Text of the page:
Everything you always wanted to know about Sudden Stratospheric Warmings*

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(*but were afraid to ask!) Please see our review paper, just submitted to Reviews of Geophysics, “Sudden Stratospheric Warmings”, led by Mark Baldwin and Blanca Ayarzuguena.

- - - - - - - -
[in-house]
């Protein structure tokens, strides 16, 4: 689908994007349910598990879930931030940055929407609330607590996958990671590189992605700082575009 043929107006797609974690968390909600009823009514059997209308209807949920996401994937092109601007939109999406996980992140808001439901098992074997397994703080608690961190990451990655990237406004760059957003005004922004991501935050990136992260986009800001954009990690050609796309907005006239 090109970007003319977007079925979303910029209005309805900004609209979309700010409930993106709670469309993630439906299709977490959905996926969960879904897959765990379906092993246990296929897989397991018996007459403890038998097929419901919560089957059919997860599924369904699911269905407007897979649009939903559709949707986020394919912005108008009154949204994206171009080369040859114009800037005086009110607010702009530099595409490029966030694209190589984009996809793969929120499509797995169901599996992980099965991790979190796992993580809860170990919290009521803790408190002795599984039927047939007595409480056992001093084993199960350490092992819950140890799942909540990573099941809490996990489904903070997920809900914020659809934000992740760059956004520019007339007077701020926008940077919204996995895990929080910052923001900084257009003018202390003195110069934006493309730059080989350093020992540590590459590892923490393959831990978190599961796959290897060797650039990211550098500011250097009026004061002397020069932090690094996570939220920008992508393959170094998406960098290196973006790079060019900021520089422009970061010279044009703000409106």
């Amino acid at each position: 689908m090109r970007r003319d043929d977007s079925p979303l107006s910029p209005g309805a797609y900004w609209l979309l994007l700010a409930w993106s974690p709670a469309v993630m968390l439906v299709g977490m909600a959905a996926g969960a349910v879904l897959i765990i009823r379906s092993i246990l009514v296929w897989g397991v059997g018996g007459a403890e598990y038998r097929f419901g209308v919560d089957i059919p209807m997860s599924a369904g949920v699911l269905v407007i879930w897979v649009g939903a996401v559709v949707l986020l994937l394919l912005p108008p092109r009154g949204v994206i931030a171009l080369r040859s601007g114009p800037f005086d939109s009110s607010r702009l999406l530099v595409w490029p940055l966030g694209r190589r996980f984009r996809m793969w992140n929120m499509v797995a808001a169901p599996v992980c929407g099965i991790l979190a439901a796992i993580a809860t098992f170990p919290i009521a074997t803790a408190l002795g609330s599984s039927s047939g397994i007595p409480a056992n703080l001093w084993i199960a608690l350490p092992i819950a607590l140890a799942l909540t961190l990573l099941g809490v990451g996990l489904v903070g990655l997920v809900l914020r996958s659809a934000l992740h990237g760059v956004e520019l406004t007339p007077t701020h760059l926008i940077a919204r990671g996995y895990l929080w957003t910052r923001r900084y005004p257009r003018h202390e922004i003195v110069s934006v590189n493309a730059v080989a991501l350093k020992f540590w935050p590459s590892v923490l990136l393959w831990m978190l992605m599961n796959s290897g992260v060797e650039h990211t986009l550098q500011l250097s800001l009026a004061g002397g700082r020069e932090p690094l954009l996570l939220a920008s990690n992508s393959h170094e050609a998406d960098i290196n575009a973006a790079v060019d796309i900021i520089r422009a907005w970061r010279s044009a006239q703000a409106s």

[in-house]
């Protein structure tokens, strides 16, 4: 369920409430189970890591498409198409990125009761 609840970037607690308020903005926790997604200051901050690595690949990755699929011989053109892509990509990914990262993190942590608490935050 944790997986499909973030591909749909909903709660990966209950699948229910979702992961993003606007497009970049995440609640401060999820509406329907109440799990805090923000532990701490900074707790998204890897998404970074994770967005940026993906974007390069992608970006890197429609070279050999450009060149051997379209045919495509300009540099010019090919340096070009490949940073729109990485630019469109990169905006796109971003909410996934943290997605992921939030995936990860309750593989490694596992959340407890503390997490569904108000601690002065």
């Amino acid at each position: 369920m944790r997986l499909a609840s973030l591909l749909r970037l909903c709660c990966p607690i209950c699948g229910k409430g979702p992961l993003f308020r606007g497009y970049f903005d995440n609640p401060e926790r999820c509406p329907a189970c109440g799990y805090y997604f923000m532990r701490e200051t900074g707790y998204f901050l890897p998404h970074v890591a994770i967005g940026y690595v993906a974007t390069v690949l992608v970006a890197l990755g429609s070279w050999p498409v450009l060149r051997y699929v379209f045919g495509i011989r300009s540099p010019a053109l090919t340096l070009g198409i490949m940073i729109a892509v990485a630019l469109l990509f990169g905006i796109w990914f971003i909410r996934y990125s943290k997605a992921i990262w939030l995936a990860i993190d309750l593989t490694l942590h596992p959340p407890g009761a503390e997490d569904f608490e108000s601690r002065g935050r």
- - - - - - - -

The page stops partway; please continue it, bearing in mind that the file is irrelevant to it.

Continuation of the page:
The stratosphere is the layer of the atmosphere from roughly 10–50 km, with pressures decreasing to about 1 hPa (0.1% of surface pressure) at the top. The polar stratosphere during winter is normally very cold, with strong westerly winds. Roughly every two years in the Northern Hemisphere, the quiescent vortex suddenly warms over a week or two, and the winds slow dramatically, resulting in easterly winds that are more similar to the summer. These events, known as sudden stratospheric warmings (SSWs) were discovered in the early 1950s, and today they are observed in detail by satellites. We have a good dynamical understanding of how and why SSWs occur, but our understanding of how they affect both surface weather and the upper atmosphere is incomplete. We observe that variability of the stratospheric circulation (SSWs being an extreme event) are associated with shifts in the jet stream and the paths of storms, with associated effects on rainfall and temperatures. The likelihood of cold weather spells and damaging wind storms is also affected. Almost all SSWs have occurred in the Northern Hemisphere, but there was one spectacular major SSW in 2002 in the Southern Hemisphere.